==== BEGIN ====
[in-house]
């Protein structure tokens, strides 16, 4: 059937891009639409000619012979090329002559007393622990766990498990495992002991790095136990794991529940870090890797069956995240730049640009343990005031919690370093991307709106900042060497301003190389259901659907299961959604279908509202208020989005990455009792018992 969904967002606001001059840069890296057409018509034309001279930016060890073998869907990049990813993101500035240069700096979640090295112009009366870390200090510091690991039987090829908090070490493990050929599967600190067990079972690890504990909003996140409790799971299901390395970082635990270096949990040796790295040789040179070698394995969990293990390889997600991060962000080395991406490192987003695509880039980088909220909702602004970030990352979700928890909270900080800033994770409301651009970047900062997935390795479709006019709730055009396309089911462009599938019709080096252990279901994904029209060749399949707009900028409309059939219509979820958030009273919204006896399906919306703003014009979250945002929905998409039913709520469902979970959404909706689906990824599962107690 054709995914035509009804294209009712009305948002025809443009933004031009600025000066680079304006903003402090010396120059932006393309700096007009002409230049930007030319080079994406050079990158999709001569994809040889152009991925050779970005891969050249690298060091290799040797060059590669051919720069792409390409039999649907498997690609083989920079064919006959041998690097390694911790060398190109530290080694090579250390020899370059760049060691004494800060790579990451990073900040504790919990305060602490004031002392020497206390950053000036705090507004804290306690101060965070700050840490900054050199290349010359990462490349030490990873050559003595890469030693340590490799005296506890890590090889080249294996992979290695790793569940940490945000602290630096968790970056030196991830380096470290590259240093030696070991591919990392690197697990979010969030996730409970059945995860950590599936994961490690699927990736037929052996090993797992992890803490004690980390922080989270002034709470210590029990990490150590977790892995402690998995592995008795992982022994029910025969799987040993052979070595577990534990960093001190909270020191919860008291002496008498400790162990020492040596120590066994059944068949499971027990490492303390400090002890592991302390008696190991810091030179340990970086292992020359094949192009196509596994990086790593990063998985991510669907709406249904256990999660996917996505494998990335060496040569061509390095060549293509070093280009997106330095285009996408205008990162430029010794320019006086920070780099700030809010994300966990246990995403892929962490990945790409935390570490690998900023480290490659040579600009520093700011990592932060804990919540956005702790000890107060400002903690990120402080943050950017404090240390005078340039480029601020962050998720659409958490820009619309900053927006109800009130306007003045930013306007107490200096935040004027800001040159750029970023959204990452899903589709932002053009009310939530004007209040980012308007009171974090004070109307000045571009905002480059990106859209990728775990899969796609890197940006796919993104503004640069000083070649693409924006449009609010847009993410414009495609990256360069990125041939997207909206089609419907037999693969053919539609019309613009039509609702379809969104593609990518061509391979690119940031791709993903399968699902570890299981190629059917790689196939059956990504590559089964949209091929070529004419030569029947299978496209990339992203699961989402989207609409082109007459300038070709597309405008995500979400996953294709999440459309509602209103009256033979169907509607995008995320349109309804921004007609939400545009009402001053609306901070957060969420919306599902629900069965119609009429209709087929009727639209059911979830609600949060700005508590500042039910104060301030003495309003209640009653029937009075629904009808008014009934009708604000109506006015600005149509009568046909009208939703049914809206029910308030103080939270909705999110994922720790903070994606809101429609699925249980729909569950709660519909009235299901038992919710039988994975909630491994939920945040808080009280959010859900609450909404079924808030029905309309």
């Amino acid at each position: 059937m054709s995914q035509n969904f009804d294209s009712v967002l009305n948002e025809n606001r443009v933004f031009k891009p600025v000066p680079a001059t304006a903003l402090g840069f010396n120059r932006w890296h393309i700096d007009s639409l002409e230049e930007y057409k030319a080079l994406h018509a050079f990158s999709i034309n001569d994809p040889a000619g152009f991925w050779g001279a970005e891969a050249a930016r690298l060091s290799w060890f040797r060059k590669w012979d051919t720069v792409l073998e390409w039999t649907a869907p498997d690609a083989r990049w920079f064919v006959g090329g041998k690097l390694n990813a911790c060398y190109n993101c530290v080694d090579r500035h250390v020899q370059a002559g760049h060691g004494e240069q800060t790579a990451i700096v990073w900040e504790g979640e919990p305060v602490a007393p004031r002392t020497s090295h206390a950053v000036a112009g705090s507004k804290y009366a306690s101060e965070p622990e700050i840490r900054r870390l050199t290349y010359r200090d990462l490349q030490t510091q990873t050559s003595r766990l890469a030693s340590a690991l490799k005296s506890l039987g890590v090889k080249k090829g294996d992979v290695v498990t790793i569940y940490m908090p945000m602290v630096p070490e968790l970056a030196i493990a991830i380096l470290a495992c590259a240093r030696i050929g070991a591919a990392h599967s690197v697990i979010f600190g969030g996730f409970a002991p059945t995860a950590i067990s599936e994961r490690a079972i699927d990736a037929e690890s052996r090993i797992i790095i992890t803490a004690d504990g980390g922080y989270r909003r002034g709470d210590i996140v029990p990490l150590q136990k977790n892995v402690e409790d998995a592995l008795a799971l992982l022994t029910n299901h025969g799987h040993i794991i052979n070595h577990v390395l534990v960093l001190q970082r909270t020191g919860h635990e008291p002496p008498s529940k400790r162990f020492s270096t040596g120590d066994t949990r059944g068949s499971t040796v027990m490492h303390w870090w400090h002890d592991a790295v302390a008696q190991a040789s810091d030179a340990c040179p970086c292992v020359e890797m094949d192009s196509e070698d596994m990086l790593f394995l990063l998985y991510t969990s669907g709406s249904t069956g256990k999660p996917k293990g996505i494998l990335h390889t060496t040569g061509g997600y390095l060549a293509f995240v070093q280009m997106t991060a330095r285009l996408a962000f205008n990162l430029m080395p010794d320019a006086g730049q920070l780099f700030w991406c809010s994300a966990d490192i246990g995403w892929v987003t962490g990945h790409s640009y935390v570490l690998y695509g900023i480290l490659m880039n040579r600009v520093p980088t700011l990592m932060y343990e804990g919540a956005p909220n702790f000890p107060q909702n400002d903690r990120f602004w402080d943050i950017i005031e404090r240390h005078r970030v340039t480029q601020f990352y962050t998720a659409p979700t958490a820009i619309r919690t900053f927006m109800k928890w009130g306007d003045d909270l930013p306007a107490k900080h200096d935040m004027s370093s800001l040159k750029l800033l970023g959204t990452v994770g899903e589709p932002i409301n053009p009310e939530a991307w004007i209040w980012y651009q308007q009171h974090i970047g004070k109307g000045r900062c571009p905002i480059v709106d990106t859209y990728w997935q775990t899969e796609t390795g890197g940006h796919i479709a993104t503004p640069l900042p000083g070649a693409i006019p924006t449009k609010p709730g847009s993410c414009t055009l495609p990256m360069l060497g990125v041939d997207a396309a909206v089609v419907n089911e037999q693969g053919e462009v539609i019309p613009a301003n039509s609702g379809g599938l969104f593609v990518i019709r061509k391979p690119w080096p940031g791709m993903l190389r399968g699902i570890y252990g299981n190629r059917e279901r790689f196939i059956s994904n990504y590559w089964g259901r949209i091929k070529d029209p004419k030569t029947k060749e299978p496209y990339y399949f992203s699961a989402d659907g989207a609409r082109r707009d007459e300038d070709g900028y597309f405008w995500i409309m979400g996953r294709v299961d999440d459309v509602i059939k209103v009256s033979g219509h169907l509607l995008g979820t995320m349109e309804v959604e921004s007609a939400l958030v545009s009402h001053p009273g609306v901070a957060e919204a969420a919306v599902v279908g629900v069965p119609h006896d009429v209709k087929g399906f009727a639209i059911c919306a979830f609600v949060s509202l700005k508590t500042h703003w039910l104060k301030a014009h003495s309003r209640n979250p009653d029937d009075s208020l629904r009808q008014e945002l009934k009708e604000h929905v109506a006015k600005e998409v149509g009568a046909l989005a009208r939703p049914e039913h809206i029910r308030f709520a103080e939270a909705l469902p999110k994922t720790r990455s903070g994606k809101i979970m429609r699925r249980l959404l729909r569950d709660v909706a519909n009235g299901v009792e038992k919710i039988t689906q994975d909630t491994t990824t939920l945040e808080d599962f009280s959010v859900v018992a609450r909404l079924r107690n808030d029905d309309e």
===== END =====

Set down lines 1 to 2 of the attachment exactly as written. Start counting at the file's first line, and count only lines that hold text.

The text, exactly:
[in-house]
């Protein structure tokens, strides 16, 4: 059937891009639409000619012979090329002559007393622990766990498990495992002991790095136990794991529940870090890797069956995240730049640009343990005031919690370093991307709106900042060497301003190389259901659907299961959604279908509202208020989005990455009792018992 969904967002606001001059840069890296057409018509034309001279930016060890073998869907990049990813993101500035240069700096979640090295112009009366870390200090510091690991039987090829908090070490493990050929599967600190067990079972690890504990909003996140409790799971299901390395970082635990270096949990040796790295040789040179070698394995969990293990390889997600991060962000080395991406490192987003695509880039980088909220909702602004970030990352979700928890909270900080800033994770409301651009970047900062997935390795479709006019709730055009396309089911462009599938019709080096252990279901994904029209060749399949707009900028409309059939219509979820958030009273919204006896399906919306703003014009979250945002929905998409039913709520469902979970959404909706689906990824599962107690 054709995914035509009804294209009712009305948002025809443009933004031009600025000066680079304006903003402090010396120059932006393309700096007009002409230049930007030319080079994406050079990158999709001569994809040889152009991925050779970005891969050249690298060091290799040797060059590669051919720069792409390409039999649907498997690609083989920079064919006959041998690097390694911790060398190109530290080694090579250390020899370059760049060691004494800060790579990451990073900040504790919990305060602490004031002392020497206390950053000036705090507004804290306690101060965070700050840490900054050199290349010359990462490349030490990873050559003595890469030693340590490799005296506890890590090889080249294996992979290695790793569940940490945000602290630096968790970056030196991830380096470290590259240093030696070991591919990392690197697990979010969030996730409970059945995860950590599936994961490690699927990736037929052996090993797992992890803490004690980390922080989270002034709470210590029990990490150590977790892995402690998995592995008795992982022994029910025969799987040993052979070595577990534990960093001190909270020191919860008291002496008498400790162990020492040596120590066994059944068949499971027990490492303390400090002890592991302390008696190991810091030179340990970086292992020359094949192009196509596994990086790593990063998985991510669907709406249904256990999660996917996505494998990335060496040569061509390095060549293509070093280009997106330095285009996408205008990162430029010794320019006086920070780099700030809010994300966990246990995403892929962490990945790409935390570490690998900023480290490659040579600009520093700011990592932060804990919540956005702790000890107060400002903690990120402080943050950017404090240390005078340039480029601020962050998720659409958490820009619309900053927006109800009130306007003045930013306007107490200096935040004027800001040159750029970023959204990452899903589709932002053009009310939530004007209040980012308007009171974090004070109307000045571009905002480059990106859209990728775990899969796609890197940006796919993104503004640069000083070649693409924006449009609010847009993410414009495609990256360069990125041939997207909206089609419907037999693969053919539609019309613009039509609702379809969104593609990518061509391979690119940031791709993903399968699902570890299981190629059917790689196939059956990504590559089964949209091929070529004419030569029947299978496209990339992203699961989402989207609409082109007459300038070709597309405008995500979400996953294709999440459309509602209103009256033979169907509607995008995320349109309804921004007609939400545009009402001053609306901070957060969420919306599902629900069965119609009429209709087929009727639209059911979830609600949060700005508590500042039910104060301030003495309003209640009653029937009075629904009808008014009934009708604000109506006015600005149509009568046909009208939703049914809206029910308030103080939270909705999110994922720790903070994606809101429609699925249980729909569950709660519909009235299901038992919710039988994975909630491994939920945040808080009280959010859900609450909404079924808030029905309309």